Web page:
A conversation at last year’s Small Satellite Conference in Utah led to the Strategic Partnerships Office at NASA’s Goddard Space Flight Center in Greenbelt, Md., signing a non-exclusive license agreement with Thermal Management Technologies of North Logan, Utah.
“We chatted a bit about a couple of NASA technologies that complemented some small satellite structures TMT is developing, and I became interested in learning more about one technology in particular,” said Scott Schick, director of engineering at TMT. “Our company really values the Small Satellite Conference, because you get to share what you know while learning about what others are doing.”
The patented technology — Diminutive Assembly for Nanosatellite deploYables (DANY) — provides a reliable mechanism to secure deployable elements of a small satellite, safely stowing them until receiving a signal to burn through a plastic restraining link and release them for use in space. Deployable elements on a small satellite can include solar arrays, sun shades, radiators or antennas. The entire assembly is about the size of a credit card, making it ideal for small satellites that have significant space constraints.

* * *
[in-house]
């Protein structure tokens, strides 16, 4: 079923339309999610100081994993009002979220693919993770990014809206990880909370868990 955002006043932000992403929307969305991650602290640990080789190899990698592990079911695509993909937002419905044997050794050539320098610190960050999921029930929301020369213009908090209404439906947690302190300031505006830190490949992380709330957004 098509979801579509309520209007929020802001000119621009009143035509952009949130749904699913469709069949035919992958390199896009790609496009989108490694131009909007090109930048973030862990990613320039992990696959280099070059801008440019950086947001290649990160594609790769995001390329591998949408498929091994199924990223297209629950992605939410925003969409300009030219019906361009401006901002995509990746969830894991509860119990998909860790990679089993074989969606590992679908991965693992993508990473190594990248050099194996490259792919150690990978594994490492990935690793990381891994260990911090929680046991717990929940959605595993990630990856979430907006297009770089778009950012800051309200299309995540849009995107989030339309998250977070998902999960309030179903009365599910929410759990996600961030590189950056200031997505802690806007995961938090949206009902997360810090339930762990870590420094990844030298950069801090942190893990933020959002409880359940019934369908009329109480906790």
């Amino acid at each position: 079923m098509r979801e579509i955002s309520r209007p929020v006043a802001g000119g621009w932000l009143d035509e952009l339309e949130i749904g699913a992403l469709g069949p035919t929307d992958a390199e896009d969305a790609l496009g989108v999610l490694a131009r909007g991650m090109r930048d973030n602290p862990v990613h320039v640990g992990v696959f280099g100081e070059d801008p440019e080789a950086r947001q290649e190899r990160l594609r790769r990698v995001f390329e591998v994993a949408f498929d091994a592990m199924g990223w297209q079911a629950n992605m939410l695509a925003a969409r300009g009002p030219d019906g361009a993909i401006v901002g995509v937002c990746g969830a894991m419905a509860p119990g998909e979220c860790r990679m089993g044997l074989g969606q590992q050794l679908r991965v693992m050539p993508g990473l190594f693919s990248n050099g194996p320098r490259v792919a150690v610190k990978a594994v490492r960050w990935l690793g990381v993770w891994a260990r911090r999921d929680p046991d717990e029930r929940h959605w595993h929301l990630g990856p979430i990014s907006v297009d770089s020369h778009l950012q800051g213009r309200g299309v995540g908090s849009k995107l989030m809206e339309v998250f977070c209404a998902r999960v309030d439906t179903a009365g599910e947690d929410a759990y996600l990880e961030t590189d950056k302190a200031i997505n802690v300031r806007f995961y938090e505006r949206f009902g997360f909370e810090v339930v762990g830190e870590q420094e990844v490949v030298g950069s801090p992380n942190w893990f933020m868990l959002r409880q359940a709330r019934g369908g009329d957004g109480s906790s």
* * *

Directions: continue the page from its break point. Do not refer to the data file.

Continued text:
The agreement allows TMT to use the technology, developed at NASA Goddard for the Dellingr mission, as the core of TMT’s “Gecko Release Mechanism,” named after the device’s gecko-like size and ability to grip tightly onto a spacecraft.
“SPO and DANY’s inventors — Luis Santos, Scott Hesh and John Hudeck — are excited to see the technology made available to the commercial space community through this license agreement with TMT,” said Eric McGill, a technology manager in Goddard’s SPO. “We’re impressed with the research and development progress made by the company to date.”
“Eric McGill was great to work with from day one,” Schick added. “As a small business, this was our first experience licensing a NASA technology, but we’re super happy with the result.”
TMT specializes in custom thermal and mechanical products, including spacecraft hardware and systems. Schick said that DANY, a thermal-based technology, fits well into the company’s niche.
“This really matches our overall objective to provide small spacecraft with high-reliability thermal control components,” Schick said.
Small satellites typically have a mass of less than 180 kilograms, and they play a growing role at NASA for science missions and technology demonstrations.